In decades past, most apparel labels produced clothing for five or six selling seasons—the calendar seasons, the holiday season and maybe a cruise or resort collection. Today, fast fashion companies produce for 50 “microseasons” a year, launching hundreds or even thousands of new products every single week.
Consumers get a fleeting but undeniable dopamine rush when they buy something new, but then cycle through trendy looks, and quickly discard clothing that has lost its novelty. Fast fashion brands meet this demand by manufacturing an ever-increasing amount of low-quality, low-durability garments that sell at low price points and then reinvest profits to drive more demand. It’s a vicious circle: consumers love new stuff and brands increase production to fulfill that need for newness…and then consumers buy even more.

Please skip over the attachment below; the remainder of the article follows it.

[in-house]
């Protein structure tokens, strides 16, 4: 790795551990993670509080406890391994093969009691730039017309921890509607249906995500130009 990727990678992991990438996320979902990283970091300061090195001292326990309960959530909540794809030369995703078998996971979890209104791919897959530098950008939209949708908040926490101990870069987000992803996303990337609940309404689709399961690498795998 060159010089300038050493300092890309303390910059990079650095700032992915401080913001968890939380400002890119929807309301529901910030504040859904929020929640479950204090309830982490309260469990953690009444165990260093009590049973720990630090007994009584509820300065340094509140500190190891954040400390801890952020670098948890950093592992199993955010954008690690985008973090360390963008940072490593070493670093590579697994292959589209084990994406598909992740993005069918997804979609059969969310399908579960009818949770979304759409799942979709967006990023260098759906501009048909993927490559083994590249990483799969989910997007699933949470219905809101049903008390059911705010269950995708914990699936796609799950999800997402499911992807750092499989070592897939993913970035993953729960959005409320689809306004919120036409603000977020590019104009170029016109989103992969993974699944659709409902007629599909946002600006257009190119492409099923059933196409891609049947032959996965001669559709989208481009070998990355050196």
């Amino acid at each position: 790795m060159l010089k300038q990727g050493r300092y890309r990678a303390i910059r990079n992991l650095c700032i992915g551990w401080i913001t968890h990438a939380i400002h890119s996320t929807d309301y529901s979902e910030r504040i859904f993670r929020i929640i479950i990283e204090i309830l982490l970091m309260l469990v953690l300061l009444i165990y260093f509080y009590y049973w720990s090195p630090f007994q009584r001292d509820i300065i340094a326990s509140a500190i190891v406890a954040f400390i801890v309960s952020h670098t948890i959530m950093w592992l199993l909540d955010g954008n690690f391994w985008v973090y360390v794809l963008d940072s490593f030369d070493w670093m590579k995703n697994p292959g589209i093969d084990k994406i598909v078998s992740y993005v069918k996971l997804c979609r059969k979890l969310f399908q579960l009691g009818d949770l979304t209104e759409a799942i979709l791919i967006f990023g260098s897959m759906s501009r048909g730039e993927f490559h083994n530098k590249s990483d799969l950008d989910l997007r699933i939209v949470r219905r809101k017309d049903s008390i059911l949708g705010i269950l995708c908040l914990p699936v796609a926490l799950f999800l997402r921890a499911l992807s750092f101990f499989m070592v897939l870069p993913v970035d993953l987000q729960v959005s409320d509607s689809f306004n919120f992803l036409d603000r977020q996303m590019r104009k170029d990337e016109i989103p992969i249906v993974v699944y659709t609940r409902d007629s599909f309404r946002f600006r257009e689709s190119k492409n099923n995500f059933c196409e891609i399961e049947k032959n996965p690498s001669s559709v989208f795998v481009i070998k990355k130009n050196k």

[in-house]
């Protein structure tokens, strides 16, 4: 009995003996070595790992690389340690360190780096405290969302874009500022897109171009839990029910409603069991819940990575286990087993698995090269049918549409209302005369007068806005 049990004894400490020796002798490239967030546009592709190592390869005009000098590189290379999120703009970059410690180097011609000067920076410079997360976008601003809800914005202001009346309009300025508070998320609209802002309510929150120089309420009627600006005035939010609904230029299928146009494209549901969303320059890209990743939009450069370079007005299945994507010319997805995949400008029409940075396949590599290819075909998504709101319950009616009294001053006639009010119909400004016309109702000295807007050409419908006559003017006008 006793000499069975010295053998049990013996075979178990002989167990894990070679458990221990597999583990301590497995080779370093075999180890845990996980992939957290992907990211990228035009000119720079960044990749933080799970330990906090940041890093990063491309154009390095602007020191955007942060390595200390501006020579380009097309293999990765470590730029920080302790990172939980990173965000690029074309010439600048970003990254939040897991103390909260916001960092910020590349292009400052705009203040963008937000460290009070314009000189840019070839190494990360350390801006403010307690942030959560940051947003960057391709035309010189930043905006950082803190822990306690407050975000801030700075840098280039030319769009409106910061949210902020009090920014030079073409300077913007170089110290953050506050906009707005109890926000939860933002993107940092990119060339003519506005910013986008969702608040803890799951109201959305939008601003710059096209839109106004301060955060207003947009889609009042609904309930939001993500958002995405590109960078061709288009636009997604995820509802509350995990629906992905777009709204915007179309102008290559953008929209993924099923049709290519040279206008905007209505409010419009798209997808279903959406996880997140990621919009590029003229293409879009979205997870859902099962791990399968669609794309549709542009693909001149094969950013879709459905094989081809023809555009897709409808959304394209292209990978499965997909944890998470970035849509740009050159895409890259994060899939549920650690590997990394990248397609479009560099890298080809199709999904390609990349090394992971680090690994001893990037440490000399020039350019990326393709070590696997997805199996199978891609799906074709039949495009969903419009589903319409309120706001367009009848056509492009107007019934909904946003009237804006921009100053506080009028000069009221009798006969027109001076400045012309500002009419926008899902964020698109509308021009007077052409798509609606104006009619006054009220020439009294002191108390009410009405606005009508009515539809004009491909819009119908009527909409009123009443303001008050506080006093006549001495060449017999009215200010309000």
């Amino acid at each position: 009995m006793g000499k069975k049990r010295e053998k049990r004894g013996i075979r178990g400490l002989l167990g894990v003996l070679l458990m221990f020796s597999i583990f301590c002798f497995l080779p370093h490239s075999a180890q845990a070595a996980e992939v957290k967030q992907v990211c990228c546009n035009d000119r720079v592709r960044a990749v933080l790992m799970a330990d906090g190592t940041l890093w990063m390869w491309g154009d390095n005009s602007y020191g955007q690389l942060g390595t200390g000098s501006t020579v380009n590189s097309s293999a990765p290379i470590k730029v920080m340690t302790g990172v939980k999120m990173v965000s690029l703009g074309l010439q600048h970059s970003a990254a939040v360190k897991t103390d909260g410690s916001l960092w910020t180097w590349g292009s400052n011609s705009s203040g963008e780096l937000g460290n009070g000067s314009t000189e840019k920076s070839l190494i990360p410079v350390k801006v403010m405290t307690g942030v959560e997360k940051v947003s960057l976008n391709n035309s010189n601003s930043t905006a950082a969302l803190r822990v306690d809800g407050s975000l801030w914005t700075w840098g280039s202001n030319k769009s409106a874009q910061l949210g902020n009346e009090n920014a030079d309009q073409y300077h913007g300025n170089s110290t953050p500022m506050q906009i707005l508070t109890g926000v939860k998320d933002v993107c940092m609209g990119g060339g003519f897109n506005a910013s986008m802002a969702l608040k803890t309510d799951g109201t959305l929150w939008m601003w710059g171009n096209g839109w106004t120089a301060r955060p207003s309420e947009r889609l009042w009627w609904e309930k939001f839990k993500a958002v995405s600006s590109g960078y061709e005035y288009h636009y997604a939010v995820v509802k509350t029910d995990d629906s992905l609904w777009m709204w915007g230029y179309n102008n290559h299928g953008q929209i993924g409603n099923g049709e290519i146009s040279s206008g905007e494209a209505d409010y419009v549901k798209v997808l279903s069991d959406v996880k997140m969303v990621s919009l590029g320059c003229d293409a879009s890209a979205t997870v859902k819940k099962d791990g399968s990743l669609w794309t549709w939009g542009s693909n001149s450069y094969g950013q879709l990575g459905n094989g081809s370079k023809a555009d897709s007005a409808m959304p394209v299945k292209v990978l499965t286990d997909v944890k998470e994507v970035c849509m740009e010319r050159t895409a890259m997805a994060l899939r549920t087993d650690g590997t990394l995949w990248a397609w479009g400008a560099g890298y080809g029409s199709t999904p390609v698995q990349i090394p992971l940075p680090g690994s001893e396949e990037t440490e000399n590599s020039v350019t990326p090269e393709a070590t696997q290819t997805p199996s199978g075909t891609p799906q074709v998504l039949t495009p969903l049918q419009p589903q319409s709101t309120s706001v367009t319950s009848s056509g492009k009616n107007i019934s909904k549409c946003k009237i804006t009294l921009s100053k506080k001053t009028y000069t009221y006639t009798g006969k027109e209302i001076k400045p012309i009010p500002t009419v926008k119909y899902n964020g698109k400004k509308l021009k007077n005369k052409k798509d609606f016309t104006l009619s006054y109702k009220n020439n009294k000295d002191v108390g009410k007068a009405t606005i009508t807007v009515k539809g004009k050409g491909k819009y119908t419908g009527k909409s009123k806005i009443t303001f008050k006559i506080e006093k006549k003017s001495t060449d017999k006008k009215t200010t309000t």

Resale Is the Most Powerful—and Most Obvious—Lever We Have to Solve the Problem
There are no silver bullets, but getting more use out of what we make is an essential part of any solution to fashion’s sustainability crisis. Resale is the most obvious lever available, as it enables brands to grow their business without growing their carbon emissions. Resale as a channel allows brands to manufacture fewer new products that sell through at full price and then deliver additional margin over time. In this way, brands monetize the full value of the high-quality items they have designed, made and sold previously. Items traded in, authenticated, and resold replace lower quality new items never purchased and ideally never produced.